While that all-important business growth capital can be sourced from a number of places, Ian Gillis and Michael Bennett look at how the IPO route can work.
Believe it or not, Domino’s Pizza is a stock market success story. And for those wanting to get in on the action, here’s your chance – it’s looking to make its sixth IPO.
A surprise accolade confirms Richard Blanford’s view that continued innovation is the way forward, while failing fast is no bad thing if quickly abandoned.
Charlie Mullins explains why Jeremy Corbyn’s bargain bucket of shoddy Labour policies will impact the business community badly.
Venture capital (VC) firm Draper Espirit has been admitted to AIM, the London Stock Exchange’s junior market. This, the investment team said, was crucial for the company to realise its ambition of becoming a $1bn business within a few years.
Having grown its revenues to £81.1m as a private company, Hotel Chocolat has announced it will list on London’s Alternative Investment Market (AIM) to fuel further expansion.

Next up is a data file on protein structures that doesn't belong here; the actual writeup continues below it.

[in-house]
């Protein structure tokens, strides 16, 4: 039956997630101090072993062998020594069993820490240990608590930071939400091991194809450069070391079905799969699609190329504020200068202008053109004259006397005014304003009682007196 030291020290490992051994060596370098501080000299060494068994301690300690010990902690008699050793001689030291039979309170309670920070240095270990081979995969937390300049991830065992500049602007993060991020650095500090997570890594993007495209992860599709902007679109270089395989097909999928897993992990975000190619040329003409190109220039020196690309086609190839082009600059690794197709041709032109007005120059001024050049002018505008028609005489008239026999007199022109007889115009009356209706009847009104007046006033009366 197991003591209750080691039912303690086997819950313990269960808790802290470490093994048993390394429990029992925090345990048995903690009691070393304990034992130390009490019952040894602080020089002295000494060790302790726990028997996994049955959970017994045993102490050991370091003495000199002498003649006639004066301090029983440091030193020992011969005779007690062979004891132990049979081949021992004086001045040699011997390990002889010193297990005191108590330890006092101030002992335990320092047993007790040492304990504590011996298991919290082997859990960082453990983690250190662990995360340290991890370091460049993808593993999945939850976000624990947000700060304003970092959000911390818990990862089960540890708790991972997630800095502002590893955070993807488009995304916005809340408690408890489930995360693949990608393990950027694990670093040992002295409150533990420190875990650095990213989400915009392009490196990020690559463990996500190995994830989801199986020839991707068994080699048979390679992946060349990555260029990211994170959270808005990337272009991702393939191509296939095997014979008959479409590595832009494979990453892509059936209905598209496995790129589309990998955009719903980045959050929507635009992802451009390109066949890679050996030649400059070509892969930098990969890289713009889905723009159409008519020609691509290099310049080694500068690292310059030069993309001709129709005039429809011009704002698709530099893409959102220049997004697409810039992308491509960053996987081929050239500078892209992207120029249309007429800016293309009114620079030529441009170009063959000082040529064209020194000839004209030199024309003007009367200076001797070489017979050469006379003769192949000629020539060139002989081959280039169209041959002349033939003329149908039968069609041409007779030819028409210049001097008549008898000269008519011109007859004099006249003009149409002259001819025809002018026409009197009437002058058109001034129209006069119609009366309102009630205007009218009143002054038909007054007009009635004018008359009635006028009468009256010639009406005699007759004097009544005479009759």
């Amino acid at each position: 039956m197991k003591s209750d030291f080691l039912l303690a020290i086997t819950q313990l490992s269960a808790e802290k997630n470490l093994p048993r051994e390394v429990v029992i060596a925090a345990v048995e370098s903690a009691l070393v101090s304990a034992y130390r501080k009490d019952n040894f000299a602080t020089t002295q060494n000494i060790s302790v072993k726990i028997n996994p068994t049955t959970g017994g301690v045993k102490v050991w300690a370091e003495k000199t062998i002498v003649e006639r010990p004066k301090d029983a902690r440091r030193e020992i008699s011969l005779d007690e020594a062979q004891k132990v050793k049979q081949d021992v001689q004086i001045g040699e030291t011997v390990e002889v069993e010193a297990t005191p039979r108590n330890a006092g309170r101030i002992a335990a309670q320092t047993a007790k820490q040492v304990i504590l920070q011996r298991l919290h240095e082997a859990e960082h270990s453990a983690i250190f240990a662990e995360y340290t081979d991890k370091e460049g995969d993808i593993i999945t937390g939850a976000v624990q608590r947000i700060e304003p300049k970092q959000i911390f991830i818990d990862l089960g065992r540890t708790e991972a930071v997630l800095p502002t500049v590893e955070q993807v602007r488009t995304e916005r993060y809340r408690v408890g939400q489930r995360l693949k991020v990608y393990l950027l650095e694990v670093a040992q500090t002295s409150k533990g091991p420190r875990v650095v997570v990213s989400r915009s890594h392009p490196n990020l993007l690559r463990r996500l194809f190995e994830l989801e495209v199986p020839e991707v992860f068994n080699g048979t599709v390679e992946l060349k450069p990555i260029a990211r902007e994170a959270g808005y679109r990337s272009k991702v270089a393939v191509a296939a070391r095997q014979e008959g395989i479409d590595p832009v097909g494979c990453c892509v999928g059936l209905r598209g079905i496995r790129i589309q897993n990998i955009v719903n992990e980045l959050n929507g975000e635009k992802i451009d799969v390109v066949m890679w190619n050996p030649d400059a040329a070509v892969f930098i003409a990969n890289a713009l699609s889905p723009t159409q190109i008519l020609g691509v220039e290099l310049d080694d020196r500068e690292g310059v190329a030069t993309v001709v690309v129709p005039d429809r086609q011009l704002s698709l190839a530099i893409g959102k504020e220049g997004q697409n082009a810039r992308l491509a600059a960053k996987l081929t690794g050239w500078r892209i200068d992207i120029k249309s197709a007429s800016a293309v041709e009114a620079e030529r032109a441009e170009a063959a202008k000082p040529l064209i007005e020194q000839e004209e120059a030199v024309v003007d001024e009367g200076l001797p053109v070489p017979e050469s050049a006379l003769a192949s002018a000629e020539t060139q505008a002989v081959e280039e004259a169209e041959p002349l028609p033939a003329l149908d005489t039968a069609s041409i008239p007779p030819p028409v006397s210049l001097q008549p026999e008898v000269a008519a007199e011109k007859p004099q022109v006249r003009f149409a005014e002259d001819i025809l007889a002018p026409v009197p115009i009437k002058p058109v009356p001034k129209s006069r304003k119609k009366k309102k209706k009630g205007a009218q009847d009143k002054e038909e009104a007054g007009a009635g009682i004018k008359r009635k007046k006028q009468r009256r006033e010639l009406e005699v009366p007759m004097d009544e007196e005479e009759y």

With “exchanges” clearly seeing providing the facilities to list and trade equities as of ever diminishing importance, it doesn’t take much of a mental leap to realise at the monthly board meetings of the directors of MegaExchange, AIM will never be given any agenda airtime at all.
Recent news has suggested that the London Stock Exchange and Germany's Deutsche Börse are in talks about a merger – but not only will the looming Brexit decision impact this deal, if the "merger of equals" goes through then it would preside over many of the world's leading financial markets.
Having lent £830m to British businesses since founding in 2010, fintech company Funding Circle intends to raise £150m via a placing on the London Stock Exchange to bolster future lending.
Having set up the business alongside Simon Kain in 2007, serial entrepreneur Alex Chesterman has pledged his continued leadership at Zoopla for the “next few years” – and will soon be rewarded with an increased remuneration and new “value creation plan”.
When the London Stock Exchange’s Alternative Investment Market was launched 20 years ago today it had only ten companies worth an aggregate market value of £82m. Fast-forward and over 3,500 companies have floated raising more than £90bn.
In a week which is supposed be be showcasing the fast-growth London technology sector, it is alarming that a special on-ramp designed to make it easier for these companies to float has only had two takers.